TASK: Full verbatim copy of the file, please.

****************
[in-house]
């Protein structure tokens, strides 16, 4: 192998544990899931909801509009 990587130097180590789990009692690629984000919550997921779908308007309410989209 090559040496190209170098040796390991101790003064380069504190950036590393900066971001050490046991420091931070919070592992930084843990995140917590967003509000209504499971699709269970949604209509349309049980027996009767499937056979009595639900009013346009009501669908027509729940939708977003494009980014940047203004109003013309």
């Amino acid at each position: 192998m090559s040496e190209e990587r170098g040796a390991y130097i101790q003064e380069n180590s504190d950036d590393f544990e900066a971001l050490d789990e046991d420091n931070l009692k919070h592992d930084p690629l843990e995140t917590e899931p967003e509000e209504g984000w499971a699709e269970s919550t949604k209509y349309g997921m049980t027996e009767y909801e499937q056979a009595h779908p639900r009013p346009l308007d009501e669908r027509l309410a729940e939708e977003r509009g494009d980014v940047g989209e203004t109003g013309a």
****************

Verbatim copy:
[in-house]
């Protein structure tokens, strides 16, 4: 192998544990899931909801509009 990587130097180590789990009692690629984000919550997921779908308007309410989209 090559040496190209170098040796390991101790003064380069504190950036590393900066971001050490046991420091931070919070592992930084843990995140917590967003509000209504499971699709269970949604209509349309049980027996009767499937056979009595639900009013346009009501669908027509729940939708977003494009980014940047203004109003013309």
């Amino acid at each position: 192998m090559s040496e190209e990587r170098g040796a390991y130097i101790q003064e380069n180590s504190d950036d590393f544990e900066a971001l050490d789990e046991d420091n931070l009692k919070h592992d930084p690629l843990e995140t917590e899931p967003e509000e209504g984000w499971a699709e269970s919550t949604k209509y349309g997921m049980t027996e009767y909801e499937q056979a009595h779908p639900r009013p346009l308007d009501e669908r027509l309410a729940e939708e977003r509009g494009d980014v940047g989209e203004t109003g013309a």